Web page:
The sugar-enhanced (se or EH) sweet corn germinates most quickly when the soil temperature is 55 to 60 degrees F. The older su type has a sugar content of about 9 percent, but the sugar-enhanced type has about double that sugar content, but the kernel skins are quite tender and fragile, so take care when harvesting. The sh2 types are called supersweet, ultrasweet or shrunken-2 sweet corn. They have about 35 percent sugar content, but tough kernel skins. This variety does not convert sugar to starch. It requires warmer soil for germination: at least 60 degrees at a depth of 2 inches.

If you don’t keep a journal of when you planted your corn so you’ll know when to harvest it, we’re all advised to wait until the silks hanging out of the ears are brown and dry. In my experience, by the time the corn is ripe there are no visible silks because earwigs have eaten them. That does not mean you have had a pollination failure. Pollination occurred before the earwigs had their way. You can feel the ears and they should be rounded instead of pointed at the end of the ear, or you can pull some husks back and peek at the condition of the kernels. Better to pick corn a little early than to pick it late.

Stop that crabgrass

Corn gluten meal is a byproduct of a wet milling process that produces high fructose corn syrup, I think. That corn syrup has been suspected of being a prime cause of human obesity, so consumption of it has been much reduced as people take better care of their health. That also reduces the supply of corn gluten meal, so it’s rather hard to find. In the past, Zamzows, D & B Supply and Edwards Greenhouse carried it. I know that D & B is not carrying it this year. Check the other sources and even Walmart, Lowe’s and Home Depot for it. I think it’s effective on crabgrass as long as the forsythia are in full bloom.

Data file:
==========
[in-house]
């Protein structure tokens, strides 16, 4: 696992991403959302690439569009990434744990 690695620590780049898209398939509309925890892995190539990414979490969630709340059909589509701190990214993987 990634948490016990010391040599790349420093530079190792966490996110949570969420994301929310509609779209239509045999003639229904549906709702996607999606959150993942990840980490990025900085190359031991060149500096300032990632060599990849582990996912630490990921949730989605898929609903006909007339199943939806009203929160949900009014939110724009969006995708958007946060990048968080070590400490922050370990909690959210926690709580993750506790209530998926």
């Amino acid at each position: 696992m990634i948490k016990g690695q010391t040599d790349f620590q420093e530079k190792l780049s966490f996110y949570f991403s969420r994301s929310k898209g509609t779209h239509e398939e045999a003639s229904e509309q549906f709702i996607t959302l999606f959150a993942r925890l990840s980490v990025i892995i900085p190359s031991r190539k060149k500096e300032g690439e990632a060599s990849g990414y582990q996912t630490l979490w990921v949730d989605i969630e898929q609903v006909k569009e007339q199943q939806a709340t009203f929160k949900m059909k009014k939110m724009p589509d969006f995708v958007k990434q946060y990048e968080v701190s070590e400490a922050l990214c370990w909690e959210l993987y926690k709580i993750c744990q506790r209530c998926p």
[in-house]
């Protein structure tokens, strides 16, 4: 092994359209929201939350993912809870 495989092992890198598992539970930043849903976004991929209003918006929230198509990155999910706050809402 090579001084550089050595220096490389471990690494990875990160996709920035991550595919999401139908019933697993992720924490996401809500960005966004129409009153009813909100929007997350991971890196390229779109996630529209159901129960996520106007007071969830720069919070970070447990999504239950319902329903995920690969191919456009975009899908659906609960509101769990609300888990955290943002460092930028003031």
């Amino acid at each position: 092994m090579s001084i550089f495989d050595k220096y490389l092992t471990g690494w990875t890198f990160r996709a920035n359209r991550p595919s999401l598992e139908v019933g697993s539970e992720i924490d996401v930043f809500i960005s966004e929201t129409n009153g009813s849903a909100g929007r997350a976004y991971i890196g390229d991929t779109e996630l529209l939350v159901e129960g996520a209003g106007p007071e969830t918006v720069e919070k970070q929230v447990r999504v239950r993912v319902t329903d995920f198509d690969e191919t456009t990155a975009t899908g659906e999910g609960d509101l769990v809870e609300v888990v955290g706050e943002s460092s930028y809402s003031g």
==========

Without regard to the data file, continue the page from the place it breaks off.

Planting fragile seeds

I usually plant lettuce indoors and later transplant it outdoors. The seed is so tiny and fragile it’s very difficult to just put a tiny layer of soil over the top, so I just lay the seed on top of moist potting mix, and hold moisture in by topping the pot with a small pane of glass (from a picture frame). Carrot seed is also tiny and fragile, but carrots don’t transplant well or easily. It’s best if you have pelletized carrot seed. If you do not, you can mix that seed with sand or radish seeds for planting outdoors.

I usually just plant carrot seed alone, distributing it in a line near a soaker hose, then firm it into the soil by pressing a 1-by-2-inch board over the seed, and leaving the board in place for a few days. Then, pick it up and if there is a hint of new green under the board, remove it so the carrots can get sunshine. Another way I’ve planted carrot seed is to lay a 4-by-4-foot piece of pegboard on a bed, then pour out all of the carrot seeds I’ve accumulated and brush it into the holes. Move it about an inch in any direction and weight it down, and then again, leave the pegboard in place for a few days

Send garden questions to or Gardening, The Statesman, P.O. Box 40, Boise, ID 83707.